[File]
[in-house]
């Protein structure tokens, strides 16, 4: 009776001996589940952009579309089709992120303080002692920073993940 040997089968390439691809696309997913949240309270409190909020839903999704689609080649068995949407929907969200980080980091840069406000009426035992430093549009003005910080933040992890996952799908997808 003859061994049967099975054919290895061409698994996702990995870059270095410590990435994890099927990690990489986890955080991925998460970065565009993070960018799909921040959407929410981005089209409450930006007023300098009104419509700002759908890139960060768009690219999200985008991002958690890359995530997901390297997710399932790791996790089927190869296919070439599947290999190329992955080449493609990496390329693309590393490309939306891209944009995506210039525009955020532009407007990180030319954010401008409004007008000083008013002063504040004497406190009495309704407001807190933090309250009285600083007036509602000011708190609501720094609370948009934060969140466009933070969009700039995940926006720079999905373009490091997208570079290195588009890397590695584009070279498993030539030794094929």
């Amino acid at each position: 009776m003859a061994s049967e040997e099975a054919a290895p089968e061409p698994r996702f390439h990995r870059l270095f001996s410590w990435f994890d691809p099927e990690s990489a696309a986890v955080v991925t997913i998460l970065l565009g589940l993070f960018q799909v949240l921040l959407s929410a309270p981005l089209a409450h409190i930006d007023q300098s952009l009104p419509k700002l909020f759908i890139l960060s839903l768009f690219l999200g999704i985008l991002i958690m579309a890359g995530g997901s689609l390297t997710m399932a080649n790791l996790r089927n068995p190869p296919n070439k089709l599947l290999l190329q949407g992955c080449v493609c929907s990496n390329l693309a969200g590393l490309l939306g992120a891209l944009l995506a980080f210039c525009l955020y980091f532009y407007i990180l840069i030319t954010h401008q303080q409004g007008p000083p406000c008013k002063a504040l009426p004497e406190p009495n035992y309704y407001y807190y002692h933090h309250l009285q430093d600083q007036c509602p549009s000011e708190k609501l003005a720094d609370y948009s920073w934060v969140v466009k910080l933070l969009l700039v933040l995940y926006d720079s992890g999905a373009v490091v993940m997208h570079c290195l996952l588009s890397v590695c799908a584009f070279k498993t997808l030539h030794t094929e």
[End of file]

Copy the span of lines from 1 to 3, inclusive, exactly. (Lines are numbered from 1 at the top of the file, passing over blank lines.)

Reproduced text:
[in-house]
């Protein structure tokens, strides 16, 4: 009776001996589940952009579309089709992120303080002692920073993940 040997089968390439691809696309997913949240309270409190909020839903999704689609080649068995949407929907969200980080980091840069406000009426035992430093549009003005910080933040992890996952799908997808 003859061994049967099975054919290895061409698994996702990995870059270095410590990435994890099927990690990489986890955080991925998460970065565009993070960018799909921040959407929410981005089209409450930006007023300098009104419509700002759908890139960060768009690219999200985008991002958690890359995530997901390297997710399932790791996790089927190869296919070439599947290999190329992955080449493609990496390329693309590393490309939306891209944009995506210039525009955020532009407007990180030319954010401008409004007008000083008013002063504040004497406190009495309704407001807190933090309250009285600083007036509602000011708190609501720094609370948009934060969140466009933070969009700039995940926006720079999905373009490091997208570079290195588009890397590695584009070279498993030539030794094929």
């Amino acid at each position: 009776m003859a061994s049967e040997e099975a054919a290895p089968e061409p698994r996702f390439h990995r870059l270095f001996s410590w990435f994890d691809p099927e990690s990489a696309a986890v955080v991925t997913i998460l970065l565009g589940l993070f960018q799909v949240l921040l959407s929410a309270p981005l089209a409450h409190i930006d007023q300098s952009l009104p419509k700002l909020f759908i890139l960060s839903l768009f690219l999200g999704i985008l991002i958690m579309a890359g995530g997901s689609l390297t997710m399932a080649n790791l996790r089927n068995p190869p296919n070439k089709l599947l290999l190329q949407g992955c080449v493609c929907s990496n390329l693309a969200g590393l490309l939306g992120a891209l944009l995506a980080f210039c525009l955020y980091f532009y407007i990180l840069i030319t954010h401008q303080q409004g007008p000083p406000c008013k002063a504040l009426p004497e406190p009495n035992y309704y407001y807190y002692h933090h309250l009285q430093d600083q007036c509602p549009s000011e708190k609501l003005a720094d609370y948009s920073w934060v969140v466009k910080l933070l969009l700039v933040l995940y926006d720079s992890g999905a373009v490091v993940m997208h570079c290195l996952l588009s890397v590695c799908a584009f070279k498993t997808l030539h030794t094929e």